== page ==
By the time Cameron Thurman started kindergarten, those around him noticed something wasn't right.

By the time Cameron Thurman started kindergarten, those around him noticed something wasn't right.

He was a slow runner and often fell.

A teacher suggested therapy. Then a pediatrician noticed Cameron's unusually large calves, a common sign of a muscle-wasting disease that affects roughly one in 3,600 boys.

Duchenne muscular dystrophy, which ultimately leads to death in early adulthood, has no cure yet.

"You just kind of sit and watch and know that there's nothing you can do," his mother, Lori Thurman, said. "You wake up, and he's there, and you realize you've got a miracle for another day."

Cameron, who will be 15 in September, is now wheelchair-dependent. He's in need of constant care and expensive medical devices to help him do even the simplest bodily tasks, such as coughing.

Realizing that need, his aunt, Lisa Kennedy, decided to organize a benefit, which is scheduled for 10 a.m. to 4 p.m. Saturday, Aug. 17, at the Johnstown Recreation Center. The hope is to raise enough money to help the Thurmans with a down payment on a handicap-accessible van, which could cost more than $30,000.

The event will feature a bake sale and raffle, with sponsorship by the Johnstown Athletic Boosters. Members of the Johnstown High School football team and cheerleaders are expected to be at the benefit.

Local businesses are providing gift certificates, and other vendors will be there to donate a percentage of their sales to the cause.

"He's a phenomenal kid, and it's breaking our hearts to see this happening to him," Kennedy said. "We just feel like his life is going to have a great purpose. He never feels sorry for himself. He's a very bright and happy kid who doesn't complain, even though we know he's in a lot of pain."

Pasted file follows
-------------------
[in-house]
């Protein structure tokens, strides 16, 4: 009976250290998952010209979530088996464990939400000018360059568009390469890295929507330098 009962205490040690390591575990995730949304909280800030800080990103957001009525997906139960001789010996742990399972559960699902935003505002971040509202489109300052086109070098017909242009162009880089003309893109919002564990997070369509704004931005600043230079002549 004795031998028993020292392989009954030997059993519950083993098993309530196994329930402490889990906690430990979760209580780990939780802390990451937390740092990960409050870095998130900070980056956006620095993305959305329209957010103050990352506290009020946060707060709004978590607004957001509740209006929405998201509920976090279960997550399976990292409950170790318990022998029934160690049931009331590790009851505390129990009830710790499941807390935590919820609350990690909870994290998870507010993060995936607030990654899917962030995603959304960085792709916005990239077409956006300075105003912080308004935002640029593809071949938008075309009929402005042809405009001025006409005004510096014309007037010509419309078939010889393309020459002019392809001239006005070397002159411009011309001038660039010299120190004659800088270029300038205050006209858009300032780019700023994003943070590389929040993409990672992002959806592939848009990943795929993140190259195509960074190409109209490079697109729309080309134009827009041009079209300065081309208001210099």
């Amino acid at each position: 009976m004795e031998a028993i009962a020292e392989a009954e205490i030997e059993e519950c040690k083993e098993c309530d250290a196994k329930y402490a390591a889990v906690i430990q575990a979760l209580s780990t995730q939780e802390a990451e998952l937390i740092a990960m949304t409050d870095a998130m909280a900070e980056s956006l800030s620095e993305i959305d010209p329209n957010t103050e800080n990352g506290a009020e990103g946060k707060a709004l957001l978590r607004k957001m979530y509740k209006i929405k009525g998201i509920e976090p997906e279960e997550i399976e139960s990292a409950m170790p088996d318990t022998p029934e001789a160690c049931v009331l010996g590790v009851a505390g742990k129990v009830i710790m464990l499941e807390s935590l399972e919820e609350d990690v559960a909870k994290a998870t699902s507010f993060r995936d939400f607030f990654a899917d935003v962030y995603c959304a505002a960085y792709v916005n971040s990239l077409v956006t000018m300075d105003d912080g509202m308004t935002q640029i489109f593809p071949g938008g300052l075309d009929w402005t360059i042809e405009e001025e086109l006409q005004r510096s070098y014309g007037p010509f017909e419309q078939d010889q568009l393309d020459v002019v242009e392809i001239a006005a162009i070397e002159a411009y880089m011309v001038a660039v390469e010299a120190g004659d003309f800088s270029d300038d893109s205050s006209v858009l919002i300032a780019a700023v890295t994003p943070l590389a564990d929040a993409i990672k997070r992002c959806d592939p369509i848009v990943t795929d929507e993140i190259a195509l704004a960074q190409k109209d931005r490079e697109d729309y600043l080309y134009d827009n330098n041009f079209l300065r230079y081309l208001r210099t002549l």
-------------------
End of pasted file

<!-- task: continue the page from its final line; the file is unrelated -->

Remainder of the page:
As the disease begins to progress, muscle tissue eventually is replaced by fat and fibrotic tissue. Loss of movement is followed by paralysis and heart failure.

Cameron suffers from osteoporosis in his spine.

In the middle of the night, his mother awakens several times to turn her son because he isn't able to do so.

Thurman, a graduate of Johnstown High School, quit her job when Cameron lost the ability to walk. Her husband, Bob. Cameron has two older sisters.

"I've spoken to groups about what Cameron is going through," Thurman said. "Imagine you don't have any strength to the point where lifting a can of pop is too heavy. He's just like every other little boy, but he doesn't have the body to do the things they can do."

Until recently, Cameron was shy about being around others. He didn't like the stares in his wheelchair.

A fan of Xbox, Transformers and Star Wars, he recently went on a tour of Lucasfilm Ltd. studios near San Francisco, thanks to the Make-A-Wish Foundation.

"He's been excited about getting out to see people," Thurman said. "He'll be selling candy bars at the event. He's very grateful for all the support, and our family is truly humbled by those who want to help us."